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United States v. Dang

United States Court of Appeals, Tenth Circuit

March 3, 2014

ANH NGOC DANG, Defendant-Appellant.

(D.C. No. 2:98-CR-20029-KHV-DJW-1) (D. Kan.)

Before GORSUCH, ANDERSON, and HOLMES, Circuit Judges.


Jerome A. Holmes Circuit Judge

At his sentencing hearing, as he was being taken into custody, deputy marshals seized a large sum of cash from Anh Ngoc Dang. Upon motion by the government, the district court authorized the Marshal's Office to turn over the money to the clerk of court to be applied toward Mr. Dang's restitution obligation in a prior case.

In this appeal, Mr. Dang argues that the marshals seized his money in violation of the Fourth Amendment and that the money should therefore be returned to him. Because he has failed to show his entitlement to return of the money on that basis, we affirm.


In 2000, Mr. Dang pled guilty to one count of wire fraud. He was ordered to pay $78, 517.59 in restitution to the victim, AT&T. Most of the restitution remained unpaid when, in July 2012, Mr. Dang was sentenced to incarceration for a new offense: illegally producing identification documents. See United States v. Dang, 512 F.App'x 837 (10th Cir. 2013) (affirming, on direct appeal, Dang's sentence for the identification-document offense).

At the close of his July 2012 sentencing hearing, the district court directed two deputy United States Marshals present in the courtroom to take Mr. Dang into custody for transportation to the Bureau of Prisons. Consistent with their usual practice, the deputy marshals directed Mr. Dang to remove his belt and personal belongings to give them to his wife or counsel. During this process, Mr. Dang placed $1, 472 in cash on the counsel table.

Mr. Dang's counsel picked up the money to hand it to Mr. Dang's wife, but one of the deputy marshals directed him not to touch it. The deputy marshal then took possession of the cash and asked the government's counsel what to do with it. In turn, counsel asked the sentencing judge what to do with the money. The judge directed that the money remain with the United States Marshal pending a decision concerning its disposition.

The government subsequently filed, in Mr. Dang's 1998 criminal case, its "Motion for Order Authorizing Turnover of Monies Held by the United States Marshal's Office to the United States District Court for Partial Payment of Restitution." The government argued that the money seized at the 2012 sentencing should be applied to Mr. Dang's outstanding restitution obligation in the 1998 case. Mr. Dang opposed the motion, arguing that the deputy marshals had no authority to seize the money, and that its seizure and disposition violated his due process rights. He requested that the money either be returned to his wife or placed in his prison account.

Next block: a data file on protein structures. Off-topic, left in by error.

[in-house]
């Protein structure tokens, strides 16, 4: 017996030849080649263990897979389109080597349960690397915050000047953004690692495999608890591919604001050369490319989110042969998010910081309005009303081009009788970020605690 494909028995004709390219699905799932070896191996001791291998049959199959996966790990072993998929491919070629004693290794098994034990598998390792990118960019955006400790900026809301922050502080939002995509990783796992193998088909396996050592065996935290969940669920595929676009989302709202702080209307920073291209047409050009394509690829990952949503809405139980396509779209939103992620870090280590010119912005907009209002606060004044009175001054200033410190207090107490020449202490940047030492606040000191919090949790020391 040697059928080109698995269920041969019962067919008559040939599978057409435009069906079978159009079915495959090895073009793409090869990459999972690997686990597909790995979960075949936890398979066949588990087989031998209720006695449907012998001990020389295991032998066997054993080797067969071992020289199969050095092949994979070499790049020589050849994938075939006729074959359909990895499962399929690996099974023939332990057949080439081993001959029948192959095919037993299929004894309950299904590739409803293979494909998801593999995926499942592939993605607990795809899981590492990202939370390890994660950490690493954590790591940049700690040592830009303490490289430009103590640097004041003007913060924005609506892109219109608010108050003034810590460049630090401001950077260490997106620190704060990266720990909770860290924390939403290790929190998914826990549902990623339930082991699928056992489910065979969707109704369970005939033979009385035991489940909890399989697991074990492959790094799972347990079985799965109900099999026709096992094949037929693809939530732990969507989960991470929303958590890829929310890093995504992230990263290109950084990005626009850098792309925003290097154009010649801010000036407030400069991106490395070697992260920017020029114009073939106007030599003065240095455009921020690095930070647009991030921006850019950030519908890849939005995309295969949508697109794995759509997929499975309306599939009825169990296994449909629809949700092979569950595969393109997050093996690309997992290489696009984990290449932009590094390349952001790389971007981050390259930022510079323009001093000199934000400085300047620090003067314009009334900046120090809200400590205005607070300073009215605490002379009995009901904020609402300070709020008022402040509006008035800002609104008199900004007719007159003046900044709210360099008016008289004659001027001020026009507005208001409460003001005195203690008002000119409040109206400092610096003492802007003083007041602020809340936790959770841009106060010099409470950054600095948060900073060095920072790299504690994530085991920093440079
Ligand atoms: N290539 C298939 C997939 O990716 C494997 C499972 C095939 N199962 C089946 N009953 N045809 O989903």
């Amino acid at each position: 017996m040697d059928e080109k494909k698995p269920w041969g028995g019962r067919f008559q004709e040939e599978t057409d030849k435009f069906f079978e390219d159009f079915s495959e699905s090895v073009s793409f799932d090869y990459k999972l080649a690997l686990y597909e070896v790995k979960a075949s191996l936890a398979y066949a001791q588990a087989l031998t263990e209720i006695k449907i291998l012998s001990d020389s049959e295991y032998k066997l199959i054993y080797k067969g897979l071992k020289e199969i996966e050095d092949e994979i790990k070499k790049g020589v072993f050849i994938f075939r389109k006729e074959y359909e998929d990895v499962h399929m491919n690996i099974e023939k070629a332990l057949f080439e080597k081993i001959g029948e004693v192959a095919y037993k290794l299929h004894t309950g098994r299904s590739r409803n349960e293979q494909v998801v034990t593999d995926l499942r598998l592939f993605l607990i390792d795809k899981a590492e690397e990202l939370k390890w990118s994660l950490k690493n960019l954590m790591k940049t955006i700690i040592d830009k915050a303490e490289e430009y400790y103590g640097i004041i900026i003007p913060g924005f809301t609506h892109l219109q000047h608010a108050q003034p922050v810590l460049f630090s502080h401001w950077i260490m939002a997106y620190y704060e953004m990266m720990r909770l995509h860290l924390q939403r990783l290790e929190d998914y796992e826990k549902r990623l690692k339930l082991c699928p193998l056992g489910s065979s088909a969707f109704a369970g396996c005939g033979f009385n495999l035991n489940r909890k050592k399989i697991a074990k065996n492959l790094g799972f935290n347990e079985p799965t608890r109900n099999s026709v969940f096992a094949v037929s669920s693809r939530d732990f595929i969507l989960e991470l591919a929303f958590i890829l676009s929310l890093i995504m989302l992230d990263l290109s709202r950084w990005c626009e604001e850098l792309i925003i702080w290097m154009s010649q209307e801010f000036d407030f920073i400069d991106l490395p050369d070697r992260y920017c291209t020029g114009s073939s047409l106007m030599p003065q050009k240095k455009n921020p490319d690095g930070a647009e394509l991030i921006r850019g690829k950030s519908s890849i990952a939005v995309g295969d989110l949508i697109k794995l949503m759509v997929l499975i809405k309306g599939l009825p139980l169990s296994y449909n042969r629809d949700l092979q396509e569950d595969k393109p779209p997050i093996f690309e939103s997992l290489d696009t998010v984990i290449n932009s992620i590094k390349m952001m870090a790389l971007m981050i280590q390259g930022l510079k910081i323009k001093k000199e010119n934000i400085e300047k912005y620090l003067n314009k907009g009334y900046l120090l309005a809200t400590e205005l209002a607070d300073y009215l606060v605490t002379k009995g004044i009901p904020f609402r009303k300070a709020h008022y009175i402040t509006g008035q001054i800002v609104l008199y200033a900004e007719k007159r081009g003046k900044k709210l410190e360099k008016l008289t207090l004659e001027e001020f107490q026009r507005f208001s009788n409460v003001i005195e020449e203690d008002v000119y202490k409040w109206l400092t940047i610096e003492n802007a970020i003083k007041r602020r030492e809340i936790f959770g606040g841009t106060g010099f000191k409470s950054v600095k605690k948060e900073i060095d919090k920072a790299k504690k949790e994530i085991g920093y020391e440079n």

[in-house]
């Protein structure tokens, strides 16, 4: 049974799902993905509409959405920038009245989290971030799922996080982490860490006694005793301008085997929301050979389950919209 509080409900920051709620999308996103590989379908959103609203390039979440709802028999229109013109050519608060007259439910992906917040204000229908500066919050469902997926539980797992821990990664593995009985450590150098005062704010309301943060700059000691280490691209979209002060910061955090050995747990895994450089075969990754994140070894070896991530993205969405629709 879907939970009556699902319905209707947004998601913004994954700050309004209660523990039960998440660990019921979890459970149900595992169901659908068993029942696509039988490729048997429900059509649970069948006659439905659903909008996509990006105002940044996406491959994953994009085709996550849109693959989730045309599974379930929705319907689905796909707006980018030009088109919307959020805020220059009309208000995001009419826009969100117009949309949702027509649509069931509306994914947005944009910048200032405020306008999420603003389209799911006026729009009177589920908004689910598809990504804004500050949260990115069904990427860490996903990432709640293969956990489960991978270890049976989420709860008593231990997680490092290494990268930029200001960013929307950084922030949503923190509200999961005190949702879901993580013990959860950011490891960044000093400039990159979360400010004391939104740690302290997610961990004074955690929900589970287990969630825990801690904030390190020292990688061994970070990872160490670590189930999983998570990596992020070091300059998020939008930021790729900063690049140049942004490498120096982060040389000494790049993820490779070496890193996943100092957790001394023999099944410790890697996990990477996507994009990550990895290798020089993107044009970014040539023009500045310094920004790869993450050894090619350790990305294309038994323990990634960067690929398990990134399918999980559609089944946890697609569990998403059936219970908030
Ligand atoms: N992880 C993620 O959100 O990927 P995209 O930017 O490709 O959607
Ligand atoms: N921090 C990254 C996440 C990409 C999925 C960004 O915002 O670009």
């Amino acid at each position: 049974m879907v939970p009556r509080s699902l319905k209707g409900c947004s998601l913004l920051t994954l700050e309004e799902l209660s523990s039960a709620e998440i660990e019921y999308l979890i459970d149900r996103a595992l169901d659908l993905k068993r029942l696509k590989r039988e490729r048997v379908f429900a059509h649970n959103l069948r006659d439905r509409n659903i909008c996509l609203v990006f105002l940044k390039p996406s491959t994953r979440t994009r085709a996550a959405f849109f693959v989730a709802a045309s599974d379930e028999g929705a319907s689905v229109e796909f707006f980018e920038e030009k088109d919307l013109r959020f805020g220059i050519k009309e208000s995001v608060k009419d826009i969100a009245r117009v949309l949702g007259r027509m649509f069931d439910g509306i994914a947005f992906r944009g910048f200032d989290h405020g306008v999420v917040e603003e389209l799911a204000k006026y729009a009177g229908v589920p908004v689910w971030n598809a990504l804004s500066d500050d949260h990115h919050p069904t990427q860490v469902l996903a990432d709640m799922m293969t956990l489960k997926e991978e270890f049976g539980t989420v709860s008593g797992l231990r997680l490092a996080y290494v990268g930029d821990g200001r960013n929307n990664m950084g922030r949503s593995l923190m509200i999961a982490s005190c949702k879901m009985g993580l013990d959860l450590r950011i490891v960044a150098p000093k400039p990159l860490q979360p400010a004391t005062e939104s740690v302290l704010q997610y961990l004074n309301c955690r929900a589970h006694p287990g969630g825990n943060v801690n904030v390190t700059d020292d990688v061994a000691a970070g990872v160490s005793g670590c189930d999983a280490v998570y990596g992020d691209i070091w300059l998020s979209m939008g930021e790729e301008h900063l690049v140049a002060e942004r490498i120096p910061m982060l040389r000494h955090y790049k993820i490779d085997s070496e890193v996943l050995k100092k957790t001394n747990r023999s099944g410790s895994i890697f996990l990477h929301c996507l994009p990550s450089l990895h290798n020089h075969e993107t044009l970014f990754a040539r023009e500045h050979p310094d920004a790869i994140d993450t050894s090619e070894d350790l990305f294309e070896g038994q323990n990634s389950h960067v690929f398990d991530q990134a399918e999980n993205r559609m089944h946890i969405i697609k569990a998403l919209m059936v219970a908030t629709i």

The district court granted the government's motion. It reasoned that under the Mandatory Victims Restitution Act of 1996 ("MVRA"), 18 U.S.C. §§ 3663A-3664, the government had a lien on all of Mr. Dang's property and was entitled to collect the restitution he owed using practices and procedures for enforcement of a civil judgment provided for under state or federal law. The district court noted that when the deputy marshals took Mr. Dang into custody, he had an ownership interest in the money, and it was not exempt from execution. Alternatively, the court relied on a provision of the MVRA that authorizes the government to enforce a restitution order "by all other available and reasonable means, " id. § 3664(m)(1)(A)(ii), including writs authorized by the All Writs Act, 28 U.S.C. § 1651. Mr. Dang appealed.


Mr. Dang presents a narrow appellate argument. Citing United States v. Creighton, 639 F.3d 1281, 1283-84 (10th Cir. 2011), he contends that the marshals' seizure of his cash was analogous to an unauthorized post-arrest inventory search. He argues that the Marshal's service lacks a policy for such seizures of the kind "sufficiently regulated to satisfy the Fourth Amendment." Id. at 1284. He also argues that the marshals did not have probable cause to seize the money. Aplt. Opening Br. at 5. In essence, Mr. Dang asserts that his money should be returned to him, not because it could not be applied to his restitution obligation, but because the deputy marshals violated the Fourth Amendment when they seized it.

This argument, however, is misplaced. This appeal arises from an order in Mr. Dang's 1998 criminal case granting the government's motion to enforce his restitution obligation by applying cash in its possession. Mr. Dang cites no authority from which we could conclude that the prior alleged Fourth Amendment violation prohibited the district court from entering such an order, or was ...

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